I have a confession. I am a sentimentalist. I grew up in a family of storytellers and have spent my professional life in organizations that value reflection. I have a hard time letting go of anything that I can attach to a good memory – birthday cards and photos are obvious, but I also have t-shirts that can’t be worn in public anymore and I’m pretty confident I have a stash of emails printed and filed in a folder from the first time I had an email account. While I love to make big goals, look ahead, and create plans, it is not uncommon for me to spend an hour reminiscing while looking through a box of trinkets.
I am the same way in my work, though, fortunately, I also love to dream about what’s to come, instead of just what’s been. Volunteer Maryland has been around for nearly 20 years now, so we have a fair amount of history. As one of the first AmeriCorps programs in the country, we helped set the stage for what AmeriCorps could become. And this was before email and PDFs, so much of our early records only exist in the one copy in our office! Sometimes I still stumble across something “new” and, like with my box of trinkets at home, I am transported to another time and place, imagining the excitement at starting this incredible service program.
It was in one of these moments when I discovered a book called The Bill, and found this description of community leaders and VM’s first Executive Director.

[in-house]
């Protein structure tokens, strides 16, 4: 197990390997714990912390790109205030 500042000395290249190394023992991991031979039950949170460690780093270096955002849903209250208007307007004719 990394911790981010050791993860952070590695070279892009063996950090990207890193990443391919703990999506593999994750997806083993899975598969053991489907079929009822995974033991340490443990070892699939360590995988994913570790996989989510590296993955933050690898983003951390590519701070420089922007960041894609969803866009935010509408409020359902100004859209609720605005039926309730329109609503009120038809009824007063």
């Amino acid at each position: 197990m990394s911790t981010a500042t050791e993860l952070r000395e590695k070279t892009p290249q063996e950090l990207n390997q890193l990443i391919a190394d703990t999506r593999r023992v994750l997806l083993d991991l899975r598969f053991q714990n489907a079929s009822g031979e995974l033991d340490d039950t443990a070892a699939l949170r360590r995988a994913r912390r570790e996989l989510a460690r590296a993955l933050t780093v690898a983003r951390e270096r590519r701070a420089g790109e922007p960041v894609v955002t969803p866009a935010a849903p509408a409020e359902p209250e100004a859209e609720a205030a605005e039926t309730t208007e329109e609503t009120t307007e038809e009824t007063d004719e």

“Okay, everyone, close your eyes,” said Ellie Faulk Young, a coordinator of Volunteer Maryland… Around her sat representatives from forty groups, ranging from the Girl Scouts to City Year to the Delta Service Corps…. “I want to do an exercise.”
Everyone closed their eyes.
“Now think about why you’re here on a beautiful Saturday,” said Young, a thirty-year-old redhead in a knit sweater and long peasant dress. “Think about who you represent and what they’re all about. Now say one word that sums up what you’re feeling now.”
“Opportunity,” said one participant.
“Blast off,” another offered.
What an exciting time this must have been. It was a time of opportunity, of blasting off. It was a time to look at our sector and find out how we could increase impact. It was the start of AmeriCorps.
Volunteer Maryland has changed and grown over the years but that excitement, and that focus on impact, remains. This time of year is one of the most exciting. We are able to see the impact of the service – volunteers recruited, programs created and improved, and community members served – and, while we keep up the energy for our current partnerships, we’re looking toward next year. We’ve already received eleven applications from organizations interested in partnering with us for the next class of Volunteer Maryland Coordinators. We’re getting calls regularly with questions about the program and the application. March is a big month, and I’m excited about every aspect of it. It’s opportunity; it’s blast off; it’s impact.
I get to look back and ahead at the same time. It’s a sentimentalist’s dream.